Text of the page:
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For years now, Hungry for Music’s annual Holiday Feast benefit CDs have raised money for the D.C.-based foundation, which distributes instruments and otherwise supports musical education for disadvantaged children. On the latest compilation, blues singer Cathy Ponton King does double humanitarian duty, memorializing the life and work of a local friend of the homeless.

King got to know Michael Kirwan through his siblings, who attended St. Anthony’s High School with her in the ’70s. By the time he died of cancer in 1999, she’d seen enough to be “humbled [to know] someone of such giving.”

As a George Washington University grad student in 1978, Kirwan became interested in the heating-grate-dwellers near the State Department. At first, he merely brought them soup; soon, though, he was housing them in his dorm room. Eventually, he gave over his own house—bought with donations—to feeding and lodging the homeless.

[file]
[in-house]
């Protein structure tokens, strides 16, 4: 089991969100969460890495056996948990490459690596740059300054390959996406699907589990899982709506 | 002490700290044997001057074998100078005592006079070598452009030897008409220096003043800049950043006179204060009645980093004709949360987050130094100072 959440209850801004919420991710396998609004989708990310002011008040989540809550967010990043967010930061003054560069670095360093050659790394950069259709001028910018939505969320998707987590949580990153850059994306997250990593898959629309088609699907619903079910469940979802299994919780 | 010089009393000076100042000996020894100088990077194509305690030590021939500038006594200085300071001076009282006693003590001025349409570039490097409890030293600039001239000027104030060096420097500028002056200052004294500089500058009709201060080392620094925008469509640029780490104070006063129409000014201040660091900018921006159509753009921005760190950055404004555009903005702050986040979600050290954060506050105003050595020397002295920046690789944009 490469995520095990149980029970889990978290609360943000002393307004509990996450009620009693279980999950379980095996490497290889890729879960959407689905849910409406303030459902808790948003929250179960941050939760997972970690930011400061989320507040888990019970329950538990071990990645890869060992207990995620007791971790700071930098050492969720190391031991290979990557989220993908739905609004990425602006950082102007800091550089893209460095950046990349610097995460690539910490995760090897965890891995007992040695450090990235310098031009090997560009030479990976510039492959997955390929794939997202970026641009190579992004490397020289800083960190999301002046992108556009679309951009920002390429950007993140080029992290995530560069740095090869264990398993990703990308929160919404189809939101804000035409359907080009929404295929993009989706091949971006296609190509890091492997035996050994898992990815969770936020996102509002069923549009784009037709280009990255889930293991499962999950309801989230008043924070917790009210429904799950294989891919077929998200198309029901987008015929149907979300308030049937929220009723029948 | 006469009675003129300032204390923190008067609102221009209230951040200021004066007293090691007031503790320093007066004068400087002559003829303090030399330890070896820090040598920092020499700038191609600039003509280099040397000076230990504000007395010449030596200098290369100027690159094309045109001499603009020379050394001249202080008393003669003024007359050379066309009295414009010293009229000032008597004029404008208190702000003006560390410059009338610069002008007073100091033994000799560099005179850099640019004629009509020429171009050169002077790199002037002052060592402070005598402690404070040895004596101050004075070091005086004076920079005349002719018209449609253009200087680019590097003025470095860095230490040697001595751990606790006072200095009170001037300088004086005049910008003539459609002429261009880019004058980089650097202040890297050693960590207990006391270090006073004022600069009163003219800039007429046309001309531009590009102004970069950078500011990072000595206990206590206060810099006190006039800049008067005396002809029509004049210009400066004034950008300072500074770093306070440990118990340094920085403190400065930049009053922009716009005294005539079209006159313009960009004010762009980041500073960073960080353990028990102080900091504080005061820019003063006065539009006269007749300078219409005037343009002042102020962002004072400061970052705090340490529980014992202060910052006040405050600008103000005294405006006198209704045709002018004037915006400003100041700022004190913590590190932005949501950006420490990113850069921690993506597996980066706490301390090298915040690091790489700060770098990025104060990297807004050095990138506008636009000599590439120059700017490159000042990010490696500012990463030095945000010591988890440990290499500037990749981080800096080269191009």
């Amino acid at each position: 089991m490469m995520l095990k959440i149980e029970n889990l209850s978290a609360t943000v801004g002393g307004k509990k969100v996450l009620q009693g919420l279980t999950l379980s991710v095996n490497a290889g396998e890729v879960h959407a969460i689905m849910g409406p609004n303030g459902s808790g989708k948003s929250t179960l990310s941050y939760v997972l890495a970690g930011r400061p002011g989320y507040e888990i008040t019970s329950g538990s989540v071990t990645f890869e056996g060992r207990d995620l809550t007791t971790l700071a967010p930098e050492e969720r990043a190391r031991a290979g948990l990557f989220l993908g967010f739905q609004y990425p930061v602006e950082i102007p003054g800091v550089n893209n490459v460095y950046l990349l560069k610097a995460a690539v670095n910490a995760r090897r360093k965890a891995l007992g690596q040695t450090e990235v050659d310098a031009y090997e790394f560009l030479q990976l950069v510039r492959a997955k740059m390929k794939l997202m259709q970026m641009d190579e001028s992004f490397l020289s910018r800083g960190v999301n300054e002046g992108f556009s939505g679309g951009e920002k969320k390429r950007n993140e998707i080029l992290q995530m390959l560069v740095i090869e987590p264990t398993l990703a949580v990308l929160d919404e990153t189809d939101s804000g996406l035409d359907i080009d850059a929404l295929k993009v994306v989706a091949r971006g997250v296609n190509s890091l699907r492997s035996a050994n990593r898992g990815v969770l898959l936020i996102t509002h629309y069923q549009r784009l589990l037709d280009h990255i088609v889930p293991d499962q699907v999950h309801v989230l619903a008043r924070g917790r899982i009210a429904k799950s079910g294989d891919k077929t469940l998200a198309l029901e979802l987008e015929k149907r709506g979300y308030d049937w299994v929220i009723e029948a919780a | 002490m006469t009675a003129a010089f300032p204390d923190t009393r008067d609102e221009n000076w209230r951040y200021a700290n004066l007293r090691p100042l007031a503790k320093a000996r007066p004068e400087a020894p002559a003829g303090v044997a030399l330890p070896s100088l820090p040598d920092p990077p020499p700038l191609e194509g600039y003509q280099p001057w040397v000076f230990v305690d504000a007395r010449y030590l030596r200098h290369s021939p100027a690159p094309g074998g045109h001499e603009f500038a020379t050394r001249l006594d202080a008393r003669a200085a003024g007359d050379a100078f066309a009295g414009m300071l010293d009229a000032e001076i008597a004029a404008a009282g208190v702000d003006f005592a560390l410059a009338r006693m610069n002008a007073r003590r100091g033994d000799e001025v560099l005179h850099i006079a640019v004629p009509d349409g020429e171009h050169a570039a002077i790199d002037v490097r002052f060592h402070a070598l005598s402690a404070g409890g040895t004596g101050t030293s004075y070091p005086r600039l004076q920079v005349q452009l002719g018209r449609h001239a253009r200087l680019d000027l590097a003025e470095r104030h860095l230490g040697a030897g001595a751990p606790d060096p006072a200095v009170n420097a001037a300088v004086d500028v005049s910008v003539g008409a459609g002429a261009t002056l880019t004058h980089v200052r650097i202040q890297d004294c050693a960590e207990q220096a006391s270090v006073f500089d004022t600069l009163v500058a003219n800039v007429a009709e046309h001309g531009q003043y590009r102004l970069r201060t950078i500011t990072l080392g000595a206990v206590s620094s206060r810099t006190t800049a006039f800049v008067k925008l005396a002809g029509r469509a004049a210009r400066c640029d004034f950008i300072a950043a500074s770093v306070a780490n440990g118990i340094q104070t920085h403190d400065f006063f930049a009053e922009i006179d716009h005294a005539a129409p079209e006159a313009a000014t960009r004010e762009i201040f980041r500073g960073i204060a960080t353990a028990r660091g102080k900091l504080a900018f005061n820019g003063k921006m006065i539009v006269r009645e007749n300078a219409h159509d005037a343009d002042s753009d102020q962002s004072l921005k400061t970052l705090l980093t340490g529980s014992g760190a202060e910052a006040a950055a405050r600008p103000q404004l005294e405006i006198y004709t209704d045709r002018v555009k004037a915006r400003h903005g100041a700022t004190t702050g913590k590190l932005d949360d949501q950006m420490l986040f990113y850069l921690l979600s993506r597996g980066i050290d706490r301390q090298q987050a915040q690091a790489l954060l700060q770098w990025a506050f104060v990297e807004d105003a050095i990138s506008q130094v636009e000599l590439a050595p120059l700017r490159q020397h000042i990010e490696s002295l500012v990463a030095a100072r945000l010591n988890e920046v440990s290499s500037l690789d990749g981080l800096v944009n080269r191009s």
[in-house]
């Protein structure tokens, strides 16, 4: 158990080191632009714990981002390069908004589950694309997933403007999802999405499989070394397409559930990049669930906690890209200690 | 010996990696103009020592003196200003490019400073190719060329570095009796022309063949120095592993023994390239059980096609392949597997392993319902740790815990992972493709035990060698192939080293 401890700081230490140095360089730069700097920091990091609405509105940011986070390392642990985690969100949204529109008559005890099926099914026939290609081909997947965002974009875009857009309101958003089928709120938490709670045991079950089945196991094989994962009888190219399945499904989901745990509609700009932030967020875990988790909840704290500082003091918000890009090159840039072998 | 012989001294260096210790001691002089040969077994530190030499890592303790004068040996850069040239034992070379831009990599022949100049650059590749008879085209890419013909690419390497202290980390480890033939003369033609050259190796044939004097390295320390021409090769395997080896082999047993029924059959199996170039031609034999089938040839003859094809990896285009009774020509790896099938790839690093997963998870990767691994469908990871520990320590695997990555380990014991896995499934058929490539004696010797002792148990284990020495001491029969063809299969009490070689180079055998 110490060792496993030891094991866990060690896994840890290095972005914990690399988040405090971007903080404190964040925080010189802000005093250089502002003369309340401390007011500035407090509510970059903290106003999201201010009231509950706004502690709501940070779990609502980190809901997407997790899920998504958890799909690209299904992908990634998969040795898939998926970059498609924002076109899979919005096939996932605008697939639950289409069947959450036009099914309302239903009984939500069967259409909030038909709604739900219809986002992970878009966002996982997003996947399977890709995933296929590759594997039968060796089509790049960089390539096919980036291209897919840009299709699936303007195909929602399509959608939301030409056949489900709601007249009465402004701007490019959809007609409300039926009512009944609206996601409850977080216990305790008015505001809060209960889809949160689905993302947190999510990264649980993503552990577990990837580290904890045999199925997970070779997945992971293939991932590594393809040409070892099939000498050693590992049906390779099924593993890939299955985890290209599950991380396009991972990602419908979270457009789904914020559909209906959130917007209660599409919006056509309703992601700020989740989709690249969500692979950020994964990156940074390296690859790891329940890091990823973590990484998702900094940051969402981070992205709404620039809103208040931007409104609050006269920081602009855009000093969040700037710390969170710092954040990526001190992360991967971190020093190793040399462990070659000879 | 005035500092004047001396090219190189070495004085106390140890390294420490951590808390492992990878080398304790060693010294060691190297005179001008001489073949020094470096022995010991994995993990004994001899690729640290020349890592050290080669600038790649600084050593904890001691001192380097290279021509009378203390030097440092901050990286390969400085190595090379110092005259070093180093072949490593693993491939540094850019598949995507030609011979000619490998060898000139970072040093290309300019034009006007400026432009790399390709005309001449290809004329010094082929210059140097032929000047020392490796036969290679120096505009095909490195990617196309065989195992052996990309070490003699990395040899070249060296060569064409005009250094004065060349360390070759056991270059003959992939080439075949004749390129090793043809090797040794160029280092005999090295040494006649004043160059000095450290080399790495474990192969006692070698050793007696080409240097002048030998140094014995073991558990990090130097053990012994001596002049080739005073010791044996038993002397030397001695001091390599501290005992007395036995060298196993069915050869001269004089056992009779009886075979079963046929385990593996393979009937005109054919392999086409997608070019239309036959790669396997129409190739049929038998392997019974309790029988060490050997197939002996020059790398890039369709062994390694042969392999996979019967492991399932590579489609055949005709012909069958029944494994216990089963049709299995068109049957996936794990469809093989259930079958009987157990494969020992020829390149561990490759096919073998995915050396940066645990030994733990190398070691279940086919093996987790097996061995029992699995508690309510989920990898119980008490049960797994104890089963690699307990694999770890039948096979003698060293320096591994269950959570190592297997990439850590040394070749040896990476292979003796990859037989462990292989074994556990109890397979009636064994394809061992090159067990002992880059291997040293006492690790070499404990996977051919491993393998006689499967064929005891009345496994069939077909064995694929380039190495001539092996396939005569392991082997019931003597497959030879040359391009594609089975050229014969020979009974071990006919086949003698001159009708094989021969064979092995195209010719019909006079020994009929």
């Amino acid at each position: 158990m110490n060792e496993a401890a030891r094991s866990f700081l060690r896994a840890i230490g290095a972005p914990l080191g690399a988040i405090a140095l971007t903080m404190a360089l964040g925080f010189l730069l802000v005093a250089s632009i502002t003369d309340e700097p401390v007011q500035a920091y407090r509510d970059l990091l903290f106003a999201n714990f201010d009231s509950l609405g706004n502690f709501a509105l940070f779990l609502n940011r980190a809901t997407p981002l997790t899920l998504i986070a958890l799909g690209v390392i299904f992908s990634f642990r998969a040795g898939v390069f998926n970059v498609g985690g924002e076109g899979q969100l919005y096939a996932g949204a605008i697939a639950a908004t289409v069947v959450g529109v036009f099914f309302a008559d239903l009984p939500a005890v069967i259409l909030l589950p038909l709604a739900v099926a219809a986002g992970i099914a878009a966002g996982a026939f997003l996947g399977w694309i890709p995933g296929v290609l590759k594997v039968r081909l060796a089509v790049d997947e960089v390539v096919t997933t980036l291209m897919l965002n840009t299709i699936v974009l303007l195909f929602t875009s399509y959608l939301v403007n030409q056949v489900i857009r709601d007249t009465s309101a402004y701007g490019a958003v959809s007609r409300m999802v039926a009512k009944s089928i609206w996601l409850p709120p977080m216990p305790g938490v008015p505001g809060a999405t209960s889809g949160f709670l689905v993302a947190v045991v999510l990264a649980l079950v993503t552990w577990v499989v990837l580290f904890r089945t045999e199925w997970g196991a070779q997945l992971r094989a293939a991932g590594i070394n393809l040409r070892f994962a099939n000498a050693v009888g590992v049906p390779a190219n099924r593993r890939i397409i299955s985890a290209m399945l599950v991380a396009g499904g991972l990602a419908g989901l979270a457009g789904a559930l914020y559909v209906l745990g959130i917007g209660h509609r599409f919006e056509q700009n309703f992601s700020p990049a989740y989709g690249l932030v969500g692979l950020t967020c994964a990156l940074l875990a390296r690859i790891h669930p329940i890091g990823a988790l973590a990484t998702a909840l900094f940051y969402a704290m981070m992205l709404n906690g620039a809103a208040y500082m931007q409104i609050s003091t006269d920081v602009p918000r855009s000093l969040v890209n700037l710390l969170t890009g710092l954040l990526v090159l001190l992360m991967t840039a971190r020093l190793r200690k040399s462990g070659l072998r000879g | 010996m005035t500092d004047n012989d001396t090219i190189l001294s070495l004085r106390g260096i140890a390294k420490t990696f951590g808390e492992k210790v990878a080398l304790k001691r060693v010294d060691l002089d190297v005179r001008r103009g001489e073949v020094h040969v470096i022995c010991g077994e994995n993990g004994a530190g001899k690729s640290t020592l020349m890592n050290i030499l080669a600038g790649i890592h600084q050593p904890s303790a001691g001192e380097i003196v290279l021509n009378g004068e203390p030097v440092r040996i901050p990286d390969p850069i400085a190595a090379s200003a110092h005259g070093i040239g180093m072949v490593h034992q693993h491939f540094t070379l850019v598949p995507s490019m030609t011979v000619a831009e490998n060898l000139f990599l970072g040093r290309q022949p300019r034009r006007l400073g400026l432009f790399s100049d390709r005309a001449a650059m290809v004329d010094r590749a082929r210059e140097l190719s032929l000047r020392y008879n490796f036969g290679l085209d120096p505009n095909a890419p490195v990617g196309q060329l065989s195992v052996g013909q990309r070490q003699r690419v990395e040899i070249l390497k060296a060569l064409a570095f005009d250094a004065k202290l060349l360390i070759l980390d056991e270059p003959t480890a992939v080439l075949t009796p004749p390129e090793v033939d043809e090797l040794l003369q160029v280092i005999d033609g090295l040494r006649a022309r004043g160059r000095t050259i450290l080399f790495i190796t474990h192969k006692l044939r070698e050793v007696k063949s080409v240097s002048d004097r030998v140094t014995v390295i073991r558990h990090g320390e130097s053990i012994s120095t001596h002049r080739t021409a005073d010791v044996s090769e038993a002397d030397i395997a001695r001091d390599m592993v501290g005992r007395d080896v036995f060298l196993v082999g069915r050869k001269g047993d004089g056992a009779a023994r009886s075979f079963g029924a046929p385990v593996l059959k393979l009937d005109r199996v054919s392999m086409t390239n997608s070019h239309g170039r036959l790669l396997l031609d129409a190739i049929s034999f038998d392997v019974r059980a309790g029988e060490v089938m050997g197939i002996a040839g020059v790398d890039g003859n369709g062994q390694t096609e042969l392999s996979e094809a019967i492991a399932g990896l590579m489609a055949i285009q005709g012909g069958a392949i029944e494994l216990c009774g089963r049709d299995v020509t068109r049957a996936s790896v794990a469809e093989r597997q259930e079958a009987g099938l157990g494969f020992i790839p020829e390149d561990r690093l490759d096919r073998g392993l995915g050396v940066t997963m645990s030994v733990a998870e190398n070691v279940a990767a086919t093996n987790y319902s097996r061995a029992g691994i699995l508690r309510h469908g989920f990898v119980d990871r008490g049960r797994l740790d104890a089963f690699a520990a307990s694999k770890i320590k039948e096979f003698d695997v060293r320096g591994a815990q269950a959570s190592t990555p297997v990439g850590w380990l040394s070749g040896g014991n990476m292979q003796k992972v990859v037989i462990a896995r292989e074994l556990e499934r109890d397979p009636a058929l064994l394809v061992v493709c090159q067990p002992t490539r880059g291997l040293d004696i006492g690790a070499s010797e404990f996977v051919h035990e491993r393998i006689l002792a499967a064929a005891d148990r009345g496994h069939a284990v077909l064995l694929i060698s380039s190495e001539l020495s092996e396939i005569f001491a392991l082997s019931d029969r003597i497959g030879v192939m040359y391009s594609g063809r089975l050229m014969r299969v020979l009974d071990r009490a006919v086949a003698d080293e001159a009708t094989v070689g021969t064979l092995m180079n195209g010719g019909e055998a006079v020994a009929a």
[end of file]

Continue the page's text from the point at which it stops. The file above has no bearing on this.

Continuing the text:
From 1986 onward, Kirwan lived in a monastically spare room in what became the Llewellyn Scott Catholic Worker House of Hospitality at 1305 T St. NW, where he hosted informal seminars about voluntary poverty. He also founded the Mary Harris Catholic Worker House of Hospitality at 939 T St. NW, along with a farm in West Virginia where the poor could find respite from their city lives. (All three facilities still operate today.)

In keeping with the philosophies of the Catholic Worker movement, Kirwan put every bit of his resourcefulness into helping the disadvantaged. “He’d go around to four-star restaurants at 5 in the morning,” King recounts. “He’d get all this food, perfectly untouched, that people hadn’t eaten the night before…and bring it back to his house.”

On A Holiday Feast: Vol. VII—which also features tracks donated by such local artists as harmony group Reverb, roots-rockers Mark Mansfield & the Redeemers, and folksinger Mary Sue Twohy—King celebrates Kirwan’s life and work with a song titled, appropriately enough, “Christmas Everyday.” She and

his family hope it’ll help keep his legacy alive: “As rich as some

people are,” says Kirwan’s brother-in-law Robert Wardwell, “there’s still a need in this city.” —Pamela Murray Winters